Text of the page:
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Bill Cosby has been released from prison. It’s a decision that is already being criticized by victims of sexual crimes and the public at large, but attorneys canvassed by The Hollywood Reporter say while it may not be popular, it is legally sound.
To be clear, Pennsylvania’s Supreme Court did not make this decision based on Cosby’s guilt or innocence. The opinion centers on former Montgomery County District Attorney Bruce Castor’s promise that he wouldn’t prosecute Cosby, which he made so Cosby wouldn’t plead the fifth in Andrea Constand’s 2005 civil suit. In a deposition, which was unsealed in 2016 following a motion from the Associated Press, Cosby discussed giving Constand Benadryl and admitted to giving quaaludes to other women with whom he wanted to have sex. (His attorneys later argued he misunderstood the question about quaaludes, and Cosby continues to deny any wrongdoing. Multiple civil suits are ongoing.)
Castor’s successors, first Risa Vetri Ferman and later Kevin Steele, decided to reopen the matter after that deposition testimony became public and ultimately filed charges against Cosby. After multiple failed efforts to avert a trial, a 2017 mistrial, a second trial in 2018 that ended in a conviction of aggravated indecent assault and nearly three years in prison, Pennsylvania’s high court has agreed with Cosby that his due process rights were violated. Cosby, now 83, had been sentenced to three to 10 years.
“[W]e hold that, when a prosecutor makes an unconditional promise of non-prosecution, and when the defendant relies upon that guarantee to the detriment of his constitutional right not to testify, the principle of fundamental fairness that undergirds due process of law in our criminal justice system demands that the promise be enforced,” states the decision, which is embedded below. “The impact of the due process violation here is vast. The remedy must match that impact. … He must be discharged, and any future prosecution on these particular charges must be barred. We do not dispute that this remedy is both severe and rare. But it is warranted here, indeed compelled.”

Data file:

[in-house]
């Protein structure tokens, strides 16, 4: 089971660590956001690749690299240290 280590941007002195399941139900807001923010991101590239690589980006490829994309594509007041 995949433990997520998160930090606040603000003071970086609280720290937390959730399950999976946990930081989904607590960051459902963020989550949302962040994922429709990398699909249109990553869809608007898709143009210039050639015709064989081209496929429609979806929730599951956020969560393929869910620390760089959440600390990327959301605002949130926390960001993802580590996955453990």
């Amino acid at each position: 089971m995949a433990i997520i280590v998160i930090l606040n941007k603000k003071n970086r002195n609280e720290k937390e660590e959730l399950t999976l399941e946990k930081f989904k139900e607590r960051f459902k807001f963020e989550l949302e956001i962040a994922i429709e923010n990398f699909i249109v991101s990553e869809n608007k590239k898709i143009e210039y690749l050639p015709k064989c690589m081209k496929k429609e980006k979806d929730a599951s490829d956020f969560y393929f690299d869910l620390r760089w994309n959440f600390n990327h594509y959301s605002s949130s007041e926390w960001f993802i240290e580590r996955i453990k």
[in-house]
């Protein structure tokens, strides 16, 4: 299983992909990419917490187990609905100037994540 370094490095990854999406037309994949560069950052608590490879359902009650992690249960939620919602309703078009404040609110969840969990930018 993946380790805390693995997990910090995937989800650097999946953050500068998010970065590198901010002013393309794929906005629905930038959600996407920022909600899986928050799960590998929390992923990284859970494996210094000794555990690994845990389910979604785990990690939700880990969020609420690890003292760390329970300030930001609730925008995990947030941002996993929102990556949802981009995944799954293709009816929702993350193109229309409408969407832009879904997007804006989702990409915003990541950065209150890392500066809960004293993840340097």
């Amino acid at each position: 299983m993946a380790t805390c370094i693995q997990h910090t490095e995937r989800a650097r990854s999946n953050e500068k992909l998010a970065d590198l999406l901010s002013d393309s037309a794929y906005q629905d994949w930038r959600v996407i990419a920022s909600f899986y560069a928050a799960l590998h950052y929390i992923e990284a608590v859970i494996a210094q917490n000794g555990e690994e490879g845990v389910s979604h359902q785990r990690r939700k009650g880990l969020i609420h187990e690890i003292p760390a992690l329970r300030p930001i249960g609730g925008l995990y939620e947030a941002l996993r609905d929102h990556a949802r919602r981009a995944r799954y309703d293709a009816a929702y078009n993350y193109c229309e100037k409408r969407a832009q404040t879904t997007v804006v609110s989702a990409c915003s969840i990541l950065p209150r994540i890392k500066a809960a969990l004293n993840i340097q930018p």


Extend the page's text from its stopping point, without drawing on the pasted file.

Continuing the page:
Criminal defense attorney Blair Berk underscored the constitutional concerns. “The reason the court found that ‘the impact of the due process violation here is vast’ is because the DA’s office determined the case should not be criminally prosecuted, told Cosby he would not be prosecuted, induced him to waive his 5th Amendment rights and participate in the civil case, and then a new DA made the politically opportune decision to effectively say, ‘Just Kidding!’ and prosecute him anyway,” Berk says.
Public defender turned entertainment litigator Shawn Holley of Kinsella Weitzman also tells THR it’s the right decision. “Though likely unpopular, the Pennsylvania Supreme Court’s decision to overturn Mr. Cosby’s conviction was the correct one,” she says. “It is a matter of due process and fundamental fairness that the agreement between Mr. Cosby and the District Attorney’s Office should have been honored. For the trial court to have disregarded that agreement, in its fervor to ‘go after’ Mr. Cosby, was wrong and a clear violation of basic principles of the law: that agreements must be respected and promises kept.”
Several of the attorneys discussed how those who criticize the outcome may be quick to characterize this as a technicality, including former federal prosecutor Laurie Levenson, who now leads Loyola Law School’s wrongful conviction clinic. “People will see this as Cosby getting off on a technicality, but what the conviction is being reversed on is legal grounds,” she says. “There are rules in bringing these prosecutions. They can’t use what he said under a promise of immunity.”
Adds Berk, “Overturning this conviction was not based on a ‘technicality’ as many will too quickly claim, but instead clearly based on the Pennsylvania Supreme Court’s affirmation that a critical underpinning of our system of justice in the United States is that every citizen, even those who are famous or infamous, is entitled to be treated fairly and receive fundamental due process when accused of a crime.”